“I have little skill and learn slowly,” Weining said, getting to his feet with a shy smile. “I’m grateful for all of Wen da-ren’s lessons.”

Sensing that there was no use further grinding the rabbit into the dirt when the rabbit seemed to genuinely think the humiliation was done as a favour, Kexing stalked over, sitting with a huff. Beside Weining, Chengling didn’t dare to look up. “Chengling, don’t think you can slack off,” Zishu said, glaring at his disciple. “Maybe you and Cao-gongzi should go a few rounds. Then you can see the difference between someone who’s been training diligently since young, compared to a lazy creature like you.”

“A-Xu, that won’t be a fair fight,” Kexing said, pouring Zishu some of the accursed tea. “Drink and calm down.”

“It’s not a fight; it’s practice. Go on, you two. Start.”

As the boys faced off, both of them smiling uncomfortably at each other, Zishu slapped Kexing’s hand as Kexing palmed one of the nuts on the table. “Don’t. Interfere.”

“I’m starting to think that I didn’t tire my A-Xu out sufficiently today,” Kexing said, popping the nut into his mouth. “He’s full of energy again. Maybe we should retire early tonight?”

“You can sleep alone tonight,” Zishu shot back, his mood growing sourer and sourer as he watched the pitiful display before him.

Weining couldn’t be considered a natural talent, not like Chengling, but he was still far better. If not for the fact that Weining appeared to still be recovering from some injury, his movements slowed, the ‘match’ would’ve been a more miserable sight. Mentally reviewing everything that he might have to revise with Chengling in the future, Zishu smacked Kexing on the arm as Kexing’s nut-laden hand slipped out of sight, ignoring his pout.

Thankfully, dinner was decent: despite Zishu’s concerns, the ‘recipes’ that Gu Xiang had dredged up from the variable denizens of Ghost Valley weren’t as suspicious as Zishu thought they would be. Most of them so far were even rather tasty, despite his deadening senses, improving his appetite. Kexing left messages with the closest branch of the Ping’an Bank every few days but hadn’t heard back as yet—he had returned from his last visit to town with a stormy expression. Kexing had blamed it on Wu Xi’s continued absence, but Zishu knew better—Kexing kept darting glances up at the forest beyond.

Close to midnight, Zishu was unsurprised to note that Kexing was nowhere to be found. He set off, darting through the forest he’d grown up with, knowing the best route through the trees. Zishu settled on the main path once he was sure that he had outpaced Kexing, waiting. It was a nice night.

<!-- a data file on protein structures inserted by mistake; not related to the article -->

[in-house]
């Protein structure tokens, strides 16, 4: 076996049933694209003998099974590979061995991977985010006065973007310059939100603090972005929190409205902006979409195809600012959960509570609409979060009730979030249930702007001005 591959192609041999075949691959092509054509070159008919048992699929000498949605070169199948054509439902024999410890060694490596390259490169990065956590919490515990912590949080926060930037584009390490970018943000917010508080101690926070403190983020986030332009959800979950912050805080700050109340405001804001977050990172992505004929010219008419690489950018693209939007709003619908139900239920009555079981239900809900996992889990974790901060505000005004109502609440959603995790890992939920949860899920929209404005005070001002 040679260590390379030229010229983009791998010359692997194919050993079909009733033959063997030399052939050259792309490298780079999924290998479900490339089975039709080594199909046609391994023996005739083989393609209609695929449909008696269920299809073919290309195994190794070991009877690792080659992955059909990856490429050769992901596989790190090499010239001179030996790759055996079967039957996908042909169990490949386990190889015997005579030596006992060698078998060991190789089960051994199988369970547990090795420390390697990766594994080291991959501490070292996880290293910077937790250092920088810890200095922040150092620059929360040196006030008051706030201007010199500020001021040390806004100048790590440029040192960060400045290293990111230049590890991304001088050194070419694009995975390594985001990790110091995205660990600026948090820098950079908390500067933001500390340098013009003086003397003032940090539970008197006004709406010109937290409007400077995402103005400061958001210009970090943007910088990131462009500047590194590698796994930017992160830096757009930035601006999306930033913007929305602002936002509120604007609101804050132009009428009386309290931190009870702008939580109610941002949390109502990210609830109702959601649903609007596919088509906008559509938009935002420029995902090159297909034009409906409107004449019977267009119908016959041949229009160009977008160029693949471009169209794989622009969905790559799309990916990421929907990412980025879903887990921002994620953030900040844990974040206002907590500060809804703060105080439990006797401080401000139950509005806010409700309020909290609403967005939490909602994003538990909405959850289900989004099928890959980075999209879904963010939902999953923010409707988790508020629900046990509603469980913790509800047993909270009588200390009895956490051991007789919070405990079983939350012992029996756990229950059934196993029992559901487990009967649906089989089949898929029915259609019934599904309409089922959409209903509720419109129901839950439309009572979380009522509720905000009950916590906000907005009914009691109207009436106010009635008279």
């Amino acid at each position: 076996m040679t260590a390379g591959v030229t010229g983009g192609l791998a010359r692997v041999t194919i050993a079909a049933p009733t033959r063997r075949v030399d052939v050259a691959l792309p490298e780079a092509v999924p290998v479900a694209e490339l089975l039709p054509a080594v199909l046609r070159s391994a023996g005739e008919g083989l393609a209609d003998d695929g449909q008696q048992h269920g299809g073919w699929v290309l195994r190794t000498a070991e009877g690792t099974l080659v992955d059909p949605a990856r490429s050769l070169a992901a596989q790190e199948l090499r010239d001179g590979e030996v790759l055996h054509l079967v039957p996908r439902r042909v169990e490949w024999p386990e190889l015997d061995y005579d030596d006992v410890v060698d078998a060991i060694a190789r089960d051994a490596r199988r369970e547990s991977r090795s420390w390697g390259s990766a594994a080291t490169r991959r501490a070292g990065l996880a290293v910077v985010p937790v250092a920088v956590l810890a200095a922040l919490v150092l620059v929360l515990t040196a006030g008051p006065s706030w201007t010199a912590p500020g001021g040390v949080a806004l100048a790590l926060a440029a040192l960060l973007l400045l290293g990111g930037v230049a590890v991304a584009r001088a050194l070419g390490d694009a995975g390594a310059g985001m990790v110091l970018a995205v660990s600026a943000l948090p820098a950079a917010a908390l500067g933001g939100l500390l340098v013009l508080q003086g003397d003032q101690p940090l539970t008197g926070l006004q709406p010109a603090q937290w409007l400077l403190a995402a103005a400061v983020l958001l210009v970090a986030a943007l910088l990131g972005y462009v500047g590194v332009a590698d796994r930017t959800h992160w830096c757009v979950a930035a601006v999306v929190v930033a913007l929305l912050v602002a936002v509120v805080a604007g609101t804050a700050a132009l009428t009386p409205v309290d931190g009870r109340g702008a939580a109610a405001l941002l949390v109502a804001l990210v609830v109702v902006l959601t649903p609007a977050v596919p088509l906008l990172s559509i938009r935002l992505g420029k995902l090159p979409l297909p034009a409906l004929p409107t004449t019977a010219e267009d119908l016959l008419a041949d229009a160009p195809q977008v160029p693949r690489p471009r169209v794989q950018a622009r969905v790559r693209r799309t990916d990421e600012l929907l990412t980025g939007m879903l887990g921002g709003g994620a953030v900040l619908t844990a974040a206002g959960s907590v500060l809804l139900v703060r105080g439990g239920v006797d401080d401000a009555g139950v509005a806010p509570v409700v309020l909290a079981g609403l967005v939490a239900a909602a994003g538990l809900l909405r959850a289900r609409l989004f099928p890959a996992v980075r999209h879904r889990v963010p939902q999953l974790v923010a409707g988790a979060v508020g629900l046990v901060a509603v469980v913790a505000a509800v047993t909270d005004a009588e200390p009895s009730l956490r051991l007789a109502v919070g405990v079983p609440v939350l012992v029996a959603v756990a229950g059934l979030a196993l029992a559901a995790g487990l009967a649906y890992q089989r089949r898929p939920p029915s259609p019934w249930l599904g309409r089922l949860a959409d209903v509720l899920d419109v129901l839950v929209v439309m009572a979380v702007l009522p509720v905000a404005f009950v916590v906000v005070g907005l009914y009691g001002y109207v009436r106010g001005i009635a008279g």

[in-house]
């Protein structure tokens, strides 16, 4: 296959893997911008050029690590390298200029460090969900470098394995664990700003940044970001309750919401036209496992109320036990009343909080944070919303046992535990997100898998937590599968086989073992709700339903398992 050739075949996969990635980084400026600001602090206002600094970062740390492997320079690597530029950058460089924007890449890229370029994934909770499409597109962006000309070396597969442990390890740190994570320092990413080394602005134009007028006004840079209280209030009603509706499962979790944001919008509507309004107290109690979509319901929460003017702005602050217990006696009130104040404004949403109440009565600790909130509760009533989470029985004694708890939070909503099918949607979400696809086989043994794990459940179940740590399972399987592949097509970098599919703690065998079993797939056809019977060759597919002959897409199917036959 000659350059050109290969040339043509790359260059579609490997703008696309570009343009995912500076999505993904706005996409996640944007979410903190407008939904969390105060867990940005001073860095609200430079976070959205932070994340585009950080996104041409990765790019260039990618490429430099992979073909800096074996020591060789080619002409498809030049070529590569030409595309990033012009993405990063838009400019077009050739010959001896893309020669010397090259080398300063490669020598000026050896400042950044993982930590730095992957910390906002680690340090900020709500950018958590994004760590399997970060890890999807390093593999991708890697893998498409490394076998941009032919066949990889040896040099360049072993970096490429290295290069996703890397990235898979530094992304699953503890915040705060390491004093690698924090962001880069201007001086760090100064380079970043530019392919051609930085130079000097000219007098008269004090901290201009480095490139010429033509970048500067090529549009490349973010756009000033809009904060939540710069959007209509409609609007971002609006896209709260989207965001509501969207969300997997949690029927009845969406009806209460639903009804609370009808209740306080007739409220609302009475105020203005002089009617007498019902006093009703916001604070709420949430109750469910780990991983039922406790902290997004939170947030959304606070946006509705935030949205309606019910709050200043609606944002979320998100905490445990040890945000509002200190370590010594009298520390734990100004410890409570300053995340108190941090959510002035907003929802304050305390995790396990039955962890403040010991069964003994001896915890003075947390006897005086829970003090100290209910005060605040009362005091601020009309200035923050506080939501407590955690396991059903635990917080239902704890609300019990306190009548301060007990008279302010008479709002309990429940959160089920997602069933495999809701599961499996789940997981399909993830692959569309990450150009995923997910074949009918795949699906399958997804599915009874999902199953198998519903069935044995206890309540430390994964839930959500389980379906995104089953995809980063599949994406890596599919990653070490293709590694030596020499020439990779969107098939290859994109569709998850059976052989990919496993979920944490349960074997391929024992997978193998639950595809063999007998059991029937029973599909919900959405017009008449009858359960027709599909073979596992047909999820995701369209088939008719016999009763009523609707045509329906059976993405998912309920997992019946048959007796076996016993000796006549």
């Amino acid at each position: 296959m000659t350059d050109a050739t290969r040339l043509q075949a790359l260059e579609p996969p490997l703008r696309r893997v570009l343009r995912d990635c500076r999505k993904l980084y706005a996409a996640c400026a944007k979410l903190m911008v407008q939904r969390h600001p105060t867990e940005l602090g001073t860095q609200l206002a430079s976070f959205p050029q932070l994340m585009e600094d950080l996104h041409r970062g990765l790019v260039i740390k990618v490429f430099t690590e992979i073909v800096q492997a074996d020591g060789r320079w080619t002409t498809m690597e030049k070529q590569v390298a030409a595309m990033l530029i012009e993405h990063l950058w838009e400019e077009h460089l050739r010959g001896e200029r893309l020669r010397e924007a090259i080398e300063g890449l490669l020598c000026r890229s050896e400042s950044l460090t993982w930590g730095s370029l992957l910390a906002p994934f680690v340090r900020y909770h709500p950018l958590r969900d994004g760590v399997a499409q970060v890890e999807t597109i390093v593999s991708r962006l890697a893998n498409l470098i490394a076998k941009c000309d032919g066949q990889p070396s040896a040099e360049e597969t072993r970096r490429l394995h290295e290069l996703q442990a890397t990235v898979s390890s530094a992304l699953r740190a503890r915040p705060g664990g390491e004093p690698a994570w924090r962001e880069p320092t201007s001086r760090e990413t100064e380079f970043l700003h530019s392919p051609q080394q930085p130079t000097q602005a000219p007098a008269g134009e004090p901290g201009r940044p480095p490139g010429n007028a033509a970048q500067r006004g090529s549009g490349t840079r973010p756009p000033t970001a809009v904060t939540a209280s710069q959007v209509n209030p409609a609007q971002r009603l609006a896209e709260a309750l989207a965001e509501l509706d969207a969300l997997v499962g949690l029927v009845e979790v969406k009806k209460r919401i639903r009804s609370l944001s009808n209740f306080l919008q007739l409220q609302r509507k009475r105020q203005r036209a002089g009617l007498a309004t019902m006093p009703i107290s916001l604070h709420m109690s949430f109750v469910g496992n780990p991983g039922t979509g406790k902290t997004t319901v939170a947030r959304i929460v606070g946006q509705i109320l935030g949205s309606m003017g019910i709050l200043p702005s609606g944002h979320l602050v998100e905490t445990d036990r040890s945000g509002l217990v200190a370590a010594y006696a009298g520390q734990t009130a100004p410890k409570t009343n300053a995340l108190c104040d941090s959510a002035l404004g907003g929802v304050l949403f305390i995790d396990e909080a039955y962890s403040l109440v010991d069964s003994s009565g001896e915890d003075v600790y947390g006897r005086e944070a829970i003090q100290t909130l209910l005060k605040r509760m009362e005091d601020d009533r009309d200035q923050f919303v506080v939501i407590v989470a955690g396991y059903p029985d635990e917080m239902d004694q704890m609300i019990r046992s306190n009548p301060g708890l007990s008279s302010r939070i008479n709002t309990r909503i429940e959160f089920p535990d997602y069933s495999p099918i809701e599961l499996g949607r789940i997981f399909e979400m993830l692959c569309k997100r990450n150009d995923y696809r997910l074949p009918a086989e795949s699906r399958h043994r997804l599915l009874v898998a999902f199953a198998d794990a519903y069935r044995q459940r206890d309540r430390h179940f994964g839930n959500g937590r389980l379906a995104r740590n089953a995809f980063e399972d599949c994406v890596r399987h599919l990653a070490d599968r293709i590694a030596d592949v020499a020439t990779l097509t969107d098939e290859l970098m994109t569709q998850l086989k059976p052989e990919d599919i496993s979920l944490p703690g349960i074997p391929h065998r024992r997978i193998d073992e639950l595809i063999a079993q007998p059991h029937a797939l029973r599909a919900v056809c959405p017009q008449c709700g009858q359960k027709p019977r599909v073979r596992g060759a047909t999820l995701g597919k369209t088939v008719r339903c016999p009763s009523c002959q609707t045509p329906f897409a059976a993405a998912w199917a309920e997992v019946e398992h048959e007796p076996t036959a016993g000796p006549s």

Just as Zishu was starting to wonder whether Kexing had run off for some other reason altogether, a faint white flutter flickered through the trees, materialising on the path with a whisper of robes. Ye Baiyi frowned as he looked Zishu over, his mouth pressed into a thin line. “Qin Huaizhang’s disciple—out of my way.”

“Senior Ye, where are you going in such a hurry at such a time of night?”

Baiyi sniffed. “Surely you can guess. Wen Kexing is in Siji Pavilion, isn’t he? Don’t you know who he is?”

“I do,” Zishu said.

“If you know that he’s Ghost Valley’s Valley Master, how dare you harbour such a monster? Your shifu wouldn’t be able to rest quietly in the afterlife!”

“If you’re here to invade Siji Pavilion and disturb one of my guests, you’d have to get past me first,” Zishu said, drawing the Baiyi blade, settling into a ready stance.

“Don’t be absurd. Pregnant people shouldn’t be getting into brawls. Did you use qinggong to get here? You shouldn’t be wasting qi on something like that, let alone this. Out of my way. Go and sit somewhere warm and drink red date tea.”

Zishu grit his teeth. “Are all of you conspiring together to anger me to death?”

“There’s no need to anger you to death when you’re already trying your best to die,” Baiyi said, rolling his eyes. “Never have I met a more stupid disciple—or so I thought? Until you picked an even more stupid one out of nowhere. Each generation is only getting worse: I can only pray the child you’re carrying is the exception to this rule. Who’s the father, anyway? Not someone from the Five Lakes Alliance, I hope? They’re all annoying loudmouths.”

Swallowing his temper, Zishu forced a smile. “Senior Ye, if you’re so worried about that kind of detail, why don’t you head back down the mountain? I’ll meet you tomorrow in town and give you a full accounting to your satisfaction.”

“I don’t think anything you can say would be able to account for this mess to my satisfaction,” Baiyi said, frowning at Zishu. “Don’t think I’m above sealing off your acupoints and leaving you on the roadside for your useless disciple to find. Get out of my way.”

“Senior Ye,” Zishu said, inclining his head and shifting his grip on his blade, “thank you for the lesson.”

Before Zishu could go on the attack, a faint flicker in the corner of his vision caught his attention. Kexing alighted on the ground with his effortless qinggong, sleeves flowing around him in the light breeze. The image of a descending immortal was broken quickly as Kexing rounded on Zishu with a glare. “A-Xu! Did you use qinggong to get here? You shouldn’t be wasting qi on something like this!”

“You shut up and get behind me,” Zishu snapped. For all of Baiyi’s belligerence, Zishu could sense that the Sword Saint Immortal wouldn’t willingly hit a pregnant person, particularly one with whom he had no real feud. “I was here first.”

“Don’t be so stubborn,” Kexing said, furious. “Do you think I’m above sealing off your acupoints and leaving you on the roadside?”

“Why are you and Senior Ye completely incapable of talking like normal people?” Zishu said, incredulous. “Are the two of you secretly related?”

“Besides, his grudge is with me, isn’t it?” Kexing glared at Ye Baiyi. “If you want to fight, let’s fight. I can guess why you’re here—no more talk.” He darted at Ye Baiyi, launching his fan in a killing arc even as Baiyi drew his broadsword and deflected the fan with a contemptuous flick. Kexing took advantage of the narrow opening, gliding into range, aiming for an acupoint.